According to Brown, pharma is moving towards the use of “holistic systems”, which enable the linking of different applications so they can exchange information. Once this type of system is implemented, automation tools can be employed to automate numerous processes. Automation tools are the latest arrival on the market and they have several functions, including “holding a library of more than 320 templates for submissions, pre-populating these templates by pulling the information for particular products dependent on different countries’ requirements and using that information to give users instructions on what to do next”. These productivity tools make a huge difference to the time taken for tasks, Brown explained.
Artificial intelligence (AI) productivity tools
The next generation of tools to automate regulatory affairs has only started appearing in the last 12 months. According to Brown, the future is in implementing AI to prevent individuals from making mistakes, by suggesting the next action for a regulatory affairs officer or publisher. “For AI to be successfully implemented it must have regulatory intelligence, ie, a concept of what is allowed and required. From this a tool can be built into the workflow of an individual user, guiding them down the path to success.”
Beyond AI, Brown also stated there are now tools that can scan public forums and social media to assess whether any reports mentioning a product need to be flagged as a concern for safety. These tools implement natural language processing (NLP), which is built to assess the context of a sentence or body of text. In the pharmacovigilance sphere, NLP can suggest whether a comment about a product is of no concern or if it needs to be reported.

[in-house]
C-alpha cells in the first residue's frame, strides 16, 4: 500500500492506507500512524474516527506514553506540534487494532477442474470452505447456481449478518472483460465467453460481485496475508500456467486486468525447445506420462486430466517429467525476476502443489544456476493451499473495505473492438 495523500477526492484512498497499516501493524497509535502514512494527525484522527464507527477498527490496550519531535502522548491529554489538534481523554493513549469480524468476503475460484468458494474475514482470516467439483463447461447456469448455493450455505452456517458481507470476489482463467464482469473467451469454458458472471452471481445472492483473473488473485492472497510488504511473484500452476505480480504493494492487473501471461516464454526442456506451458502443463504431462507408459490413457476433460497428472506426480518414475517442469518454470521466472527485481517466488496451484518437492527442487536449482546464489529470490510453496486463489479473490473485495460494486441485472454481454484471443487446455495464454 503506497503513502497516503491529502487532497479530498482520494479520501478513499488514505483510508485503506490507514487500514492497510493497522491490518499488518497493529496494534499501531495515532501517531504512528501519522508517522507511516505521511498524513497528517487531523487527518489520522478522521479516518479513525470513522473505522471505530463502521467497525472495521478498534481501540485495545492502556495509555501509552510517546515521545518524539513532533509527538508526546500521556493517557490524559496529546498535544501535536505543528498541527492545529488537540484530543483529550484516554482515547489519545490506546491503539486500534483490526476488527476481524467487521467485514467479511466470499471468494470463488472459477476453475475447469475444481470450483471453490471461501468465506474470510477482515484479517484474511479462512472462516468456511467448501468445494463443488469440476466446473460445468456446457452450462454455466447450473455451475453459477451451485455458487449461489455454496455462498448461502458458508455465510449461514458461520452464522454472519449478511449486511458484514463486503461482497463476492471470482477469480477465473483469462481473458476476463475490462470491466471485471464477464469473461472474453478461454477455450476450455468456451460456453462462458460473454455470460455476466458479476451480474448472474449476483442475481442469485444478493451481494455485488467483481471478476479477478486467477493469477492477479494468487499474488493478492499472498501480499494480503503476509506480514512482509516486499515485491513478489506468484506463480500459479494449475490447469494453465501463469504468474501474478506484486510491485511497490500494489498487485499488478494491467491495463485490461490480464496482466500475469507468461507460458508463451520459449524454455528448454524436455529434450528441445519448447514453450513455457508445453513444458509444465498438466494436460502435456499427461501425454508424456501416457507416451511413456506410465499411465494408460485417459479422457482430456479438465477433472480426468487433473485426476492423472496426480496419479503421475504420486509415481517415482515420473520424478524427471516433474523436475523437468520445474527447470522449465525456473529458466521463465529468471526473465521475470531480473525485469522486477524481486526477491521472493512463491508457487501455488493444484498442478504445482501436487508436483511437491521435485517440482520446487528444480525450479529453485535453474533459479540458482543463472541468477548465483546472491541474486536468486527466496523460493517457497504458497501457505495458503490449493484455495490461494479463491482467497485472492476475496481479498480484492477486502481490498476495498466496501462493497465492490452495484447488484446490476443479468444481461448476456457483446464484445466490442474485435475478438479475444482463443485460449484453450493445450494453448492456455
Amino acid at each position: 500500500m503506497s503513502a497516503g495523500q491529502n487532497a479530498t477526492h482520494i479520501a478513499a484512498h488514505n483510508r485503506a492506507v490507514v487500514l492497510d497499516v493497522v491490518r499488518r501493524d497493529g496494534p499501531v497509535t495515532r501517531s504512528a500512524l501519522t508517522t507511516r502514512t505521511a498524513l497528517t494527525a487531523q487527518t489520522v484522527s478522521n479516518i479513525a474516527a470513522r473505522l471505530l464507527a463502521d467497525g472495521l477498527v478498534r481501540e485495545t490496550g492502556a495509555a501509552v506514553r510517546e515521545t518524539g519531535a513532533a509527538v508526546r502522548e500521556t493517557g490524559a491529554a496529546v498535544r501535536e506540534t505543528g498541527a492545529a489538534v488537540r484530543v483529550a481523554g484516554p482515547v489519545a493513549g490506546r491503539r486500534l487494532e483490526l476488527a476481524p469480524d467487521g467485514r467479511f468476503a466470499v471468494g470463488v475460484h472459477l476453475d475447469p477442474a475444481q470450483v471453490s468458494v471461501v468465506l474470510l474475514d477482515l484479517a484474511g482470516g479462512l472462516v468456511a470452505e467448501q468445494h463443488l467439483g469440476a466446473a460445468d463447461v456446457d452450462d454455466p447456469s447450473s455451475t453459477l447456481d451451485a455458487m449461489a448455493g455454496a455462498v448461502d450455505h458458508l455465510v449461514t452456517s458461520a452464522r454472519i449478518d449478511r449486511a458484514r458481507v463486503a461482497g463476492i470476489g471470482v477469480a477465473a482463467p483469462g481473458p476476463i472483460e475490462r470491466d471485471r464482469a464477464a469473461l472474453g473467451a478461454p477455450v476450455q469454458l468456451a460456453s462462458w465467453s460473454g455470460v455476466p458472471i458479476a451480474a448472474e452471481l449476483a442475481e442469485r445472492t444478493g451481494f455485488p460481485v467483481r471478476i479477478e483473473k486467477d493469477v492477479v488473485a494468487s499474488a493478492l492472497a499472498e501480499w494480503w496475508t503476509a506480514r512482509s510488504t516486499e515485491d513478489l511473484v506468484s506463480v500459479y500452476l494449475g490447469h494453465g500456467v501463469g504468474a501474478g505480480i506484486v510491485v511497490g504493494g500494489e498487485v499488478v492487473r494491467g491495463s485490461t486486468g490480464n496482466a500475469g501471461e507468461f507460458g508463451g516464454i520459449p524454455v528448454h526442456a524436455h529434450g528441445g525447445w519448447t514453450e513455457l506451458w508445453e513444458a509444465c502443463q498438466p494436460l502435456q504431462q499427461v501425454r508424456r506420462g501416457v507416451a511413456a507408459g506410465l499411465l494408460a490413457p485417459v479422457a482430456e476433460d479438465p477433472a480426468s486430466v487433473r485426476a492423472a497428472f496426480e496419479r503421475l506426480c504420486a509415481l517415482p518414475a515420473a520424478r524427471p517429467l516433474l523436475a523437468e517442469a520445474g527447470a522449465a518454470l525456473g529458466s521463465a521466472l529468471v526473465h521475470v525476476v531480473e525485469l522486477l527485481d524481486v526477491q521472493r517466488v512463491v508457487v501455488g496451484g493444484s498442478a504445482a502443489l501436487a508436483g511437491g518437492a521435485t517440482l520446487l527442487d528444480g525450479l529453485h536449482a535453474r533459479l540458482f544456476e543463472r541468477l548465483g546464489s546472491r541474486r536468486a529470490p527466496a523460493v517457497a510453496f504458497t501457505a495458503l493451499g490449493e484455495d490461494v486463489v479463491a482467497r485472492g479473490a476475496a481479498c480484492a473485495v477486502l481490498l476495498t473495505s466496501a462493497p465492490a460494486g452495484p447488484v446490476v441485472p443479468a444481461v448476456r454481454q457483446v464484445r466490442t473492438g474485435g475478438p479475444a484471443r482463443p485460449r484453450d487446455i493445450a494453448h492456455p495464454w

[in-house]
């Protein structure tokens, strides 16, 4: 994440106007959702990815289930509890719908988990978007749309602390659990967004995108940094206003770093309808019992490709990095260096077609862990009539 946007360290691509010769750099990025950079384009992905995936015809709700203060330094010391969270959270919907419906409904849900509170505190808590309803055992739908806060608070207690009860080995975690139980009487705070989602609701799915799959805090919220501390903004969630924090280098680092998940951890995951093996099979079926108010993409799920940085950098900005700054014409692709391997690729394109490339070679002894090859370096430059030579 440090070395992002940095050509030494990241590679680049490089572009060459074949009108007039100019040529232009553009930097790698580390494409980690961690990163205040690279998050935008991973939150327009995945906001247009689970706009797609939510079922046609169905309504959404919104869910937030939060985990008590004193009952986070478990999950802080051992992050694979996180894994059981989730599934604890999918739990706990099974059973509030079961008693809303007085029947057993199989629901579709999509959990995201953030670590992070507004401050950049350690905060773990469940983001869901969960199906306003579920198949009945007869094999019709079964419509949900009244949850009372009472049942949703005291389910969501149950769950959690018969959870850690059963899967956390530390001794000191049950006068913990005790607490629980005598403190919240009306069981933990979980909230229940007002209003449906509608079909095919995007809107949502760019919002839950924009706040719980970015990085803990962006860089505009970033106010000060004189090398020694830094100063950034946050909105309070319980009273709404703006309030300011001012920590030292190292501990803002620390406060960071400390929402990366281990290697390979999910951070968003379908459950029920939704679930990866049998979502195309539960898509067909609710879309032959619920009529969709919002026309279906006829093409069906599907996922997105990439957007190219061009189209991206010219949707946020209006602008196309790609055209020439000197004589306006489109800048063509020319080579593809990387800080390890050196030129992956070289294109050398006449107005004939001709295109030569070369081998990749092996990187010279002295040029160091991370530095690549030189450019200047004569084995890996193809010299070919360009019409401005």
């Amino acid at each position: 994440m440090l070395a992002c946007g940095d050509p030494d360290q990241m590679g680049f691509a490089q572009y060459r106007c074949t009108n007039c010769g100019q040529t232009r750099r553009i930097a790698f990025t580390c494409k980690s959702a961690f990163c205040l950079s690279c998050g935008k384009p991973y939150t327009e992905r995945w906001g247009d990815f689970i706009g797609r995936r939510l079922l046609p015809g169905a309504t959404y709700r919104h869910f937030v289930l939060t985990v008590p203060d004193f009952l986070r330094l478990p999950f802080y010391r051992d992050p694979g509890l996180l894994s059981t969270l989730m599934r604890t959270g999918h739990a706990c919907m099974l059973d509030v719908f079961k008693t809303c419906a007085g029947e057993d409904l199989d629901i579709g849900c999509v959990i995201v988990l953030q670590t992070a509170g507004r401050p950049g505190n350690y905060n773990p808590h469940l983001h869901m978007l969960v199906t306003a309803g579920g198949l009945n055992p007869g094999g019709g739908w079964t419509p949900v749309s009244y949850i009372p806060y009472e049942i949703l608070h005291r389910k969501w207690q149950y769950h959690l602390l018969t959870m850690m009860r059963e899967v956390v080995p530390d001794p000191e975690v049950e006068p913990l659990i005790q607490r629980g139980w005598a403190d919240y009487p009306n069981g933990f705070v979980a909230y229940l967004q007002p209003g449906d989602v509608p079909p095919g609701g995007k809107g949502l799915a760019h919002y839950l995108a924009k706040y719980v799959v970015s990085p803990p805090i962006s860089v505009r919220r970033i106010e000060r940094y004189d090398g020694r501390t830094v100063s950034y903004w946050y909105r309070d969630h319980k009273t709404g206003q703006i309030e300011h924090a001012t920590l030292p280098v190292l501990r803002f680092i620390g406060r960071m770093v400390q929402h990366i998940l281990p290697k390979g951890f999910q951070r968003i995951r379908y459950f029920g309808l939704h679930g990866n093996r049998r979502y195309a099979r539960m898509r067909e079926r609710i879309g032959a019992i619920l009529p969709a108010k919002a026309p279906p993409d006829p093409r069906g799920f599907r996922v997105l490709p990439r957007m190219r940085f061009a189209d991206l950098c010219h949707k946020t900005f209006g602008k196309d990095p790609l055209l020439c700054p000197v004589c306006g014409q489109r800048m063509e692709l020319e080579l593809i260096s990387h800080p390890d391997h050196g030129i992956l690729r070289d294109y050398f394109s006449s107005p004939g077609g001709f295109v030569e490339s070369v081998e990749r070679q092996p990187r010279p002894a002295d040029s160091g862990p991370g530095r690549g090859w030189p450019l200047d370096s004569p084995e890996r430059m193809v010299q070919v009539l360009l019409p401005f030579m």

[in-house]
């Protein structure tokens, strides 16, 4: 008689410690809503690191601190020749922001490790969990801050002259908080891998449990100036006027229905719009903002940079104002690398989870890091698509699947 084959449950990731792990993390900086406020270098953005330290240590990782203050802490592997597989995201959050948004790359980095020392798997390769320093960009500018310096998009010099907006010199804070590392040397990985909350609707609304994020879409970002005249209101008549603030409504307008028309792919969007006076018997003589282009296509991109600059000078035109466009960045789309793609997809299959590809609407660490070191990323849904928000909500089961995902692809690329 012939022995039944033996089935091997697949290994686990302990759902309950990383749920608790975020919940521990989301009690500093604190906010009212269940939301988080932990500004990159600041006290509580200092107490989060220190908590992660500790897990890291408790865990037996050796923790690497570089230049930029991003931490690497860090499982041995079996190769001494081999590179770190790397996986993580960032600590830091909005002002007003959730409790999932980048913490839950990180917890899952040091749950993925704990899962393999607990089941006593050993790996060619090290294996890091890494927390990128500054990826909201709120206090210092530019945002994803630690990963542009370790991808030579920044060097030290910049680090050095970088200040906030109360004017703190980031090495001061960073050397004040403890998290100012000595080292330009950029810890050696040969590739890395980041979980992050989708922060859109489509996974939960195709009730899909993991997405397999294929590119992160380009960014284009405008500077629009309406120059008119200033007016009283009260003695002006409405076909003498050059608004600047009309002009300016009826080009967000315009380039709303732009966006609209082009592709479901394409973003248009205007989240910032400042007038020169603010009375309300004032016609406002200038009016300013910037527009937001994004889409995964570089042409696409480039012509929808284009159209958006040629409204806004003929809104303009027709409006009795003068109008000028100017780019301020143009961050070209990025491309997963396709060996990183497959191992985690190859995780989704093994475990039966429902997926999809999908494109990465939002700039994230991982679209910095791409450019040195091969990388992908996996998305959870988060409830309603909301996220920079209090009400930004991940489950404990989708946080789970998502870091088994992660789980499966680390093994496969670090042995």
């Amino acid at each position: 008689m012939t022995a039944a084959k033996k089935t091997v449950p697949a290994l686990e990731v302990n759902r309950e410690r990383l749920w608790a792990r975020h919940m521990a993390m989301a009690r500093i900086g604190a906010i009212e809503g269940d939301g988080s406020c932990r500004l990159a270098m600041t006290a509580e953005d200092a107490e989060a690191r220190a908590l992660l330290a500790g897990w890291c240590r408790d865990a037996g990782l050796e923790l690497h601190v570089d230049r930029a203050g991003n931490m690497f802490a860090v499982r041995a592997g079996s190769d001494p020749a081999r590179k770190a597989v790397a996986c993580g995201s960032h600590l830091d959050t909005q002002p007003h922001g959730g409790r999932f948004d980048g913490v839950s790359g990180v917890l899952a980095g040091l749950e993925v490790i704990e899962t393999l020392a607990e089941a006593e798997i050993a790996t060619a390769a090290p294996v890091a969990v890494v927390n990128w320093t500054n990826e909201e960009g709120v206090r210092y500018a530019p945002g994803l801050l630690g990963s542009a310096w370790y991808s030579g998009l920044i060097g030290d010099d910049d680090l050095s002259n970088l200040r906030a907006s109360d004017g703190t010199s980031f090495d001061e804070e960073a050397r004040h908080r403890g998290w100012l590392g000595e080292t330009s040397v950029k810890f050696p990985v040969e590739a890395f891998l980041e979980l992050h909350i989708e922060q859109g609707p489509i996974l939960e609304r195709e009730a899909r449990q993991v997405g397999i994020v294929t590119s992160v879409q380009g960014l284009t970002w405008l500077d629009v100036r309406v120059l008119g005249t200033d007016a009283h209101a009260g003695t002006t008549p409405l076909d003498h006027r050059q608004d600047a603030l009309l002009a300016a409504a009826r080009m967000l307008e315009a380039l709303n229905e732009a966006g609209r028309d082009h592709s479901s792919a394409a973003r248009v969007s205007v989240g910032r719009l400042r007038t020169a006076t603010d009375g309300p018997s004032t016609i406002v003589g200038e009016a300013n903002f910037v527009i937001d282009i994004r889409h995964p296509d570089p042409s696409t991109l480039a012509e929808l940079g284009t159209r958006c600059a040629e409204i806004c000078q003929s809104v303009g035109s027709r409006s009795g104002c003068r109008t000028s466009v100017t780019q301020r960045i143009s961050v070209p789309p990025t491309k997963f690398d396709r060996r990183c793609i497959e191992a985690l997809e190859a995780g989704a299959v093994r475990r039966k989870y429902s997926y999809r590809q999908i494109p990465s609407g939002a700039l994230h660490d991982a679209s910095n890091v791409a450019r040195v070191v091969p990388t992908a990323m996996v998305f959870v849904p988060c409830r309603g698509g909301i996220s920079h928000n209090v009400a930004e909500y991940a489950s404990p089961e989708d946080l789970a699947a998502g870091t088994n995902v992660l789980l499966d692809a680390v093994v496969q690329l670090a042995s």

What requirements do future systems need to be successful?
The primary requirement of any pharmaceutical regulatory affairs system according to Brown is to ensure it is flexible enough to integrate various programmes from across a company.
Furthermore, a major unmet need in the industry is that there is no system linking pharmacovigilance and safety reporting across the globe. For regulatory affairs officers and publishers to create a piece of documentation about drug safety, they must inquire whether there have been any adverse reactions with each individual regulatory body. Brown stated that the industry needs “a connection with safety reporting and regulatory requirements, such that an adverse event logged somewhere in the world is then accessible in that product’s file anywhere else in the world.”
He remarked that he is not aware of a system that can connect the regulatory environment with drug safety reporting, but hopes this will be an area of growth in years to come, so that the field can create an increasingly sophisticated and streamlined reporting system for drug safety.
The regulatory affairs field is a highly conservative, manual entry system complicated by a web of conflicting and unconnected technologies. The result is a hugely costly sector, whose resistance to emerging technologies could be slowing the time products take to reach the market. Brown revealed how introducing a flexible, holistic system that is able to integrate the many applications combined with automation tools could speed up the process of regulatory submissions. He further suggested that a major unmet need of the industry is the development of a system that links pharmacovigilance and drug safety reporting with regulatory affairs.